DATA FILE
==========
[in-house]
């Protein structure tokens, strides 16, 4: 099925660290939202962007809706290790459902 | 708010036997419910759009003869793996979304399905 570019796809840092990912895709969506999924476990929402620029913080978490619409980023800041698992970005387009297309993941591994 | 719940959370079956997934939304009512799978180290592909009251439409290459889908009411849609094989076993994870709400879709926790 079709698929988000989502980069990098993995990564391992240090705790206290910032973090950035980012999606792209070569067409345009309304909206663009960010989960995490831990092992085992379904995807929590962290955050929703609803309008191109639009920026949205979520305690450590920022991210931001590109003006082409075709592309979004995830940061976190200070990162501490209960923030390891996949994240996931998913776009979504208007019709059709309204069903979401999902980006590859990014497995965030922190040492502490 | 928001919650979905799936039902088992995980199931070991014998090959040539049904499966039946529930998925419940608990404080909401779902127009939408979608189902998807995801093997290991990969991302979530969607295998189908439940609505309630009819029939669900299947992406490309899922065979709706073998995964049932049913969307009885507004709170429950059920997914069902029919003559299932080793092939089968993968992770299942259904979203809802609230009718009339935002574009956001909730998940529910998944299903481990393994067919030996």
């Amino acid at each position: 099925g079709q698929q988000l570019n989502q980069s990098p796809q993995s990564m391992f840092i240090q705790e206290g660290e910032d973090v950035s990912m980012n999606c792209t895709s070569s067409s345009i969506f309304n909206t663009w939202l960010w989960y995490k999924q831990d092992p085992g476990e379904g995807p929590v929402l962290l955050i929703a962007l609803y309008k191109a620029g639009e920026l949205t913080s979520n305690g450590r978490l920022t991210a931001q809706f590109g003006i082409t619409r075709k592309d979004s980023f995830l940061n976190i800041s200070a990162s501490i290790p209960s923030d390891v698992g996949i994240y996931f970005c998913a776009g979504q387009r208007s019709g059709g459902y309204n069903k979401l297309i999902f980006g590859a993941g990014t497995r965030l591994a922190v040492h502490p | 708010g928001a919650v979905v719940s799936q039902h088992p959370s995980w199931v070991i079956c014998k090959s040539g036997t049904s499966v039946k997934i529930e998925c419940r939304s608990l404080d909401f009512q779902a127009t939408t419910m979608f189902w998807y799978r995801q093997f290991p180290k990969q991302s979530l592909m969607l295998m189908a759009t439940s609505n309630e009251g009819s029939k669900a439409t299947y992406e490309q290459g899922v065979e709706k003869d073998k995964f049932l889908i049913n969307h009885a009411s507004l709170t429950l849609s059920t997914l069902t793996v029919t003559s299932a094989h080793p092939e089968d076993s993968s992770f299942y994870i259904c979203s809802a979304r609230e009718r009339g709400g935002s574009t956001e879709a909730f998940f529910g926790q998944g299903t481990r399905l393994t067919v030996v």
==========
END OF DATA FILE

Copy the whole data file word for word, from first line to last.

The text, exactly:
[in-house]
């Protein structure tokens, strides 16, 4: 099925660290939202962007809706290790459902 | 708010036997419910759009003869793996979304399905 570019796809840092990912895709969506999924476990929402620029913080978490619409980023800041698992970005387009297309993941591994 | 719940959370079956997934939304009512799978180290592909009251439409290459889908009411849609094989076993994870709400879709926790 079709698929988000989502980069990098993995990564391992240090705790206290910032973090950035980012999606792209070569067409345009309304909206663009960010989960995490831990092992085992379904995807929590962290955050929703609803309008191109639009920026949205979520305690450590920022991210931001590109003006082409075709592309979004995830940061976190200070990162501490209960923030390891996949994240996931998913776009979504208007019709059709309204069903979401999902980006590859990014497995965030922190040492502490 | 928001919650979905799936039902088992995980199931070991014998090959040539049904499966039946529930998925419940608990404080909401779902127009939408979608189902998807995801093997290991990969991302979530969607295998189908439940609505309630009819029939669900299947992406490309899922065979709706073998995964049932049913969307009885507004709170429950059920997914069902029919003559299932080793092939089968993968992770299942259904979203809802609230009718009339935002574009956001909730998940529910998944299903481990393994067919030996």
């Amino acid at each position: 099925g079709q698929q988000l570019n989502q980069s990098p796809q993995s990564m391992f840092i240090q705790e206290g660290e910032d973090v950035s990912m980012n999606c792209t895709s070569s067409s345009i969506f309304n909206t663009w939202l960010w989960y995490k999924q831990d092992p085992g476990e379904g995807p929590v929402l962290l955050i929703a962007l609803y309008k191109a620029g639009e920026l949205t913080s979520n305690g450590r978490l920022t991210a931001q809706f590109g003006i082409t619409r075709k592309d979004s980023f995830l940061n976190i800041s200070a990162s501490i290790p209960s923030d390891v698992g996949i994240y996931f970005c998913a776009g979504q387009r208007s019709g059709g459902y309204n069903k979401l297309i999902f980006g590859a993941g990014t497995r965030l591994a922190v040492h502490p | 708010g928001a919650v979905v719940s799936q039902h088992p959370s995980w199931v070991i079956c014998k090959s040539g036997t049904s499966v039946k997934i529930e998925c419940r939304s608990l404080d909401f009512q779902a127009t939408t419910m979608f189902w998807y799978r995801q093997f290991p180290k990969q991302s979530l592909m969607l295998m189908a759009t439940s609505n309630e009251g009819s029939k669900a439409t299947y992406e490309q290459g899922v065979e709706k003869d073998k995964f049932l889908i049913n969307h009885a009411s507004l709170t429950l849609s059920t997914l069902t793996v029919t003559s299932a094989h080793p092939e089968d076993s993968s992770f299942y994870i259904c979203s809802a979304r609230e009718r009339g709400g935002s574009t956001e879709a909730f998940f529910g926790q998944g299903t481990r399905l393994t067919v030996v």